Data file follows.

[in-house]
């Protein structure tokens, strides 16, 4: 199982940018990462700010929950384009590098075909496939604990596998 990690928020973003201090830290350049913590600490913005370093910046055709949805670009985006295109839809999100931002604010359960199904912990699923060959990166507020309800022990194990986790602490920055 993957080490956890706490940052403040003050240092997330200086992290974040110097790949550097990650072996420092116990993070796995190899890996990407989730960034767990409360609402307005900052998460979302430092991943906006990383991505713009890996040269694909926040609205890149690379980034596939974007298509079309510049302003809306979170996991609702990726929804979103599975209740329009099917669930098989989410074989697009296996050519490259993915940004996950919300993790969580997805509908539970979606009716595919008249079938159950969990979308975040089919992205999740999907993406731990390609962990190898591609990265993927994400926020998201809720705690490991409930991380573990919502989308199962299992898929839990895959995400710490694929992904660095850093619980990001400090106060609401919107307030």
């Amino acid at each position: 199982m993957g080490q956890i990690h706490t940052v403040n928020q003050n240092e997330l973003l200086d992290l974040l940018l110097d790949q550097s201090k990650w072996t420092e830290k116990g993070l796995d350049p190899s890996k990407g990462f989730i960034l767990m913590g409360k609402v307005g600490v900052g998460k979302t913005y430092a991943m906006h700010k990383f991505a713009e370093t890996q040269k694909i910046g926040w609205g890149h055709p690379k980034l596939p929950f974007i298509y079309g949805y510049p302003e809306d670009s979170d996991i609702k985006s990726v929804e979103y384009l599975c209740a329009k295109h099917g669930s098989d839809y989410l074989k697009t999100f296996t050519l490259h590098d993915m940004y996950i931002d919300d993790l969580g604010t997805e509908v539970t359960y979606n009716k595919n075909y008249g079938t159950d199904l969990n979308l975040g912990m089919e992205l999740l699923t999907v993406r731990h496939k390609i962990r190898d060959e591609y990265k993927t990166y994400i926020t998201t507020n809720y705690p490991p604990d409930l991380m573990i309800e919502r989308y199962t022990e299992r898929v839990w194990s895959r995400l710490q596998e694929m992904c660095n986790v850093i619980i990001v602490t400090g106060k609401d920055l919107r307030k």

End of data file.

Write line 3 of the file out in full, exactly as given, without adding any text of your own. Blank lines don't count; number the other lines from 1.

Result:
């Amino acid at each position: 199982m993957g080490q956890i990690h706490t940052v403040n928020q003050n240092e997330l973003l200086d992290l974040l940018l110097d790949q550097s201090k990650w072996t420092e830290k116990g993070l796995d350049p190899s890996k990407g990462f989730i960034l767990m913590g409360k609402v307005g600490v900052g998460k979302t913005y430092a991943m906006h700010k990383f991505a713009e370093t890996q040269k694909i910046g926040w609205g890149h055709p690379k980034l596939p929950f974007i298509y079309g949805y510049p302003e809306d670009s979170d996991i609702k985006s990726v929804e979103y384009l599975c209740a329009k295109h099917g669930s098989d839809y989410l074989k697009t999100f296996t050519l490259h590098d993915m940004y996950i931002d919300d993790l969580g604010t997805e509908v539970t359960y979606n009716k595919n075909y008249g079938t159950d199904l969990n979308l975040g912990m089919e992205l999740l699923t999907v993406r731990h496939k390609i962990r190898d060959e591609y990265k993927t990166y994400i926020t998201t507020n809720y705690p490991p604990d409930l991380m573990i309800e919502r989308y199962t022990e299992r898929v839990w194990s895959r995400l710490q596998e694929m992904c660095n986790v850093i619980i990001v602490t400090g106060k609401d920055l919107r307030k």